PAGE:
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Koryo-saram (Russian: Корё сарам; Hangul: 고려사람) is a Korean term used by ethnic Koreans as a self-designation in Russia and the former Soviet Union. The total population is estimated to be around 500,000.

Most Koryo-saram are descendants of Korean peasants who emigrated to Russia during the final years of the Joseon dynasty.


The "Koryo" comes from the Goryeo dynasty of Korea. "Koryo-saram" is usually what the ethnic Koreans in Russia refer to themselves as. Before the breakup of the Soviet Union, "Soviet Korean" was very widely used. However, in Korea, they are called Goryeo-in (Hangul: 고려인; Hanja: 高麗人), since "Koryo-saram" also refers to people from the Goryeo period.


Most Koreans in the former Soviet Union speak Russian as their mother tongue. However, there are many who speak a dialect of Korean called Koryo-mar (Hangul: 고려말, Goryeo-mal; Russian: Корё мар), which is derived from the Hamgyeong dialect of North Korea. Koryo-mar is significantly different from Standard Korean, thus speakers of Standard Korean and Koryo-mar report difficulties in conversation.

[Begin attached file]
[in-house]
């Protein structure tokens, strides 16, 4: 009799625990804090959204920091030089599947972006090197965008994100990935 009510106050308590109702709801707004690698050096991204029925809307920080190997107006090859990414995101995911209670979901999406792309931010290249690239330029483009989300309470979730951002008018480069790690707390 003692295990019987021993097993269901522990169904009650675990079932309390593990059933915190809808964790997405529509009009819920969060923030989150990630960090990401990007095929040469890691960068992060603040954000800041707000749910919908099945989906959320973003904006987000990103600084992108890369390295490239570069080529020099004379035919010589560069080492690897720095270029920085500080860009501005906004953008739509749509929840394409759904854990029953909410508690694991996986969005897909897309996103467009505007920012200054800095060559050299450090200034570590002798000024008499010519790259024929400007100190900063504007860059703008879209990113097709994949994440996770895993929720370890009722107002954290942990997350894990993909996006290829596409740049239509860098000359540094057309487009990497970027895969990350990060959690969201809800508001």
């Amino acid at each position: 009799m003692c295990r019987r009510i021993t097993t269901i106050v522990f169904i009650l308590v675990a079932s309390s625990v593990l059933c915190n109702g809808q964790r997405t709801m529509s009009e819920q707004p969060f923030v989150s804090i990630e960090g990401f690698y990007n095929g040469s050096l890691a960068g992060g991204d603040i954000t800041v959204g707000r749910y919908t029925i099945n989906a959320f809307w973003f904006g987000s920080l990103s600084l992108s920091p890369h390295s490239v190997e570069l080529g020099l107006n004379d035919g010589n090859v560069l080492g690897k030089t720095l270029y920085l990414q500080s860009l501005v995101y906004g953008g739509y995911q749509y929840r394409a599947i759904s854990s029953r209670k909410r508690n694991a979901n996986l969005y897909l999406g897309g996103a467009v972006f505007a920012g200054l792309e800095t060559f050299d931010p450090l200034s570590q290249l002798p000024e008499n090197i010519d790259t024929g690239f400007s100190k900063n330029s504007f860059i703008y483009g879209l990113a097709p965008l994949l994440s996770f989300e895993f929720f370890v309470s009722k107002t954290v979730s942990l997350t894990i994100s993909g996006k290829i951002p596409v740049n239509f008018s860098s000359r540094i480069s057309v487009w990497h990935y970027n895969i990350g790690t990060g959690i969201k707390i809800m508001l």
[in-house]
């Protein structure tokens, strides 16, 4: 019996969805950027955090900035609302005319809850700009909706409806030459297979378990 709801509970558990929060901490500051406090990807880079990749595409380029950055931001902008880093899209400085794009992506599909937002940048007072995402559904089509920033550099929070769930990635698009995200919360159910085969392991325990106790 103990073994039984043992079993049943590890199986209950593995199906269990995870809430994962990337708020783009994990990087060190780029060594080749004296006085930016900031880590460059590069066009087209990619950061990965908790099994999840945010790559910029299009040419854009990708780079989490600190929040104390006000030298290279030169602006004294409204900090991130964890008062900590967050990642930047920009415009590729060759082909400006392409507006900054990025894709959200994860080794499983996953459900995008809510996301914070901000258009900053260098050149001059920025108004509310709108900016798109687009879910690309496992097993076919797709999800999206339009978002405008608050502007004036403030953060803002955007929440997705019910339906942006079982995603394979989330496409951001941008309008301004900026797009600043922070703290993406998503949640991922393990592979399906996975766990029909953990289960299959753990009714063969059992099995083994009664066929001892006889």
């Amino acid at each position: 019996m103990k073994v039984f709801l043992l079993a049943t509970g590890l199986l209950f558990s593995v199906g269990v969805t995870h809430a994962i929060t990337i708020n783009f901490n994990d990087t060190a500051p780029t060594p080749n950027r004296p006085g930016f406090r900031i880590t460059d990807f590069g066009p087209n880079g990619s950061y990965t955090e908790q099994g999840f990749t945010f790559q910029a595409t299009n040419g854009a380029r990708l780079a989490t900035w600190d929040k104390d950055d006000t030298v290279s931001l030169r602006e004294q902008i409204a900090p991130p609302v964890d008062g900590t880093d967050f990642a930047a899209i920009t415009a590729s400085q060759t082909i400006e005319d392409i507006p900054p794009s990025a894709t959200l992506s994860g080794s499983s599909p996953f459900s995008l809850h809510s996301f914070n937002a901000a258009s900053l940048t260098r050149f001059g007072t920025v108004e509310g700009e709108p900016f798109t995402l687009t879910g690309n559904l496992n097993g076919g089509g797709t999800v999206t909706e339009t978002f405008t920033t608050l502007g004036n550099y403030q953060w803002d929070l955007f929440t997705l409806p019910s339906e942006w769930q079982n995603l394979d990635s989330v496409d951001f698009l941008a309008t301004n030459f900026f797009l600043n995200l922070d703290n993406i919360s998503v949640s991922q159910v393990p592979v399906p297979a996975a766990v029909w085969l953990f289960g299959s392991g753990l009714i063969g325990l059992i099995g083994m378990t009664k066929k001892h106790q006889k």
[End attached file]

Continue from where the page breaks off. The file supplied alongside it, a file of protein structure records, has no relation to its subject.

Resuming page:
Koryo-saram, despite having adopted Russian name orders (given name, patronymic middle name, inherited surname), still retain their original Korean surnames. A few examples are Kim, Lee (Yi), Tsoi (Choi, Choe), Khan (Han), Kan (Kang), Pak (Park) to name just a few.

Notable Koryo-saram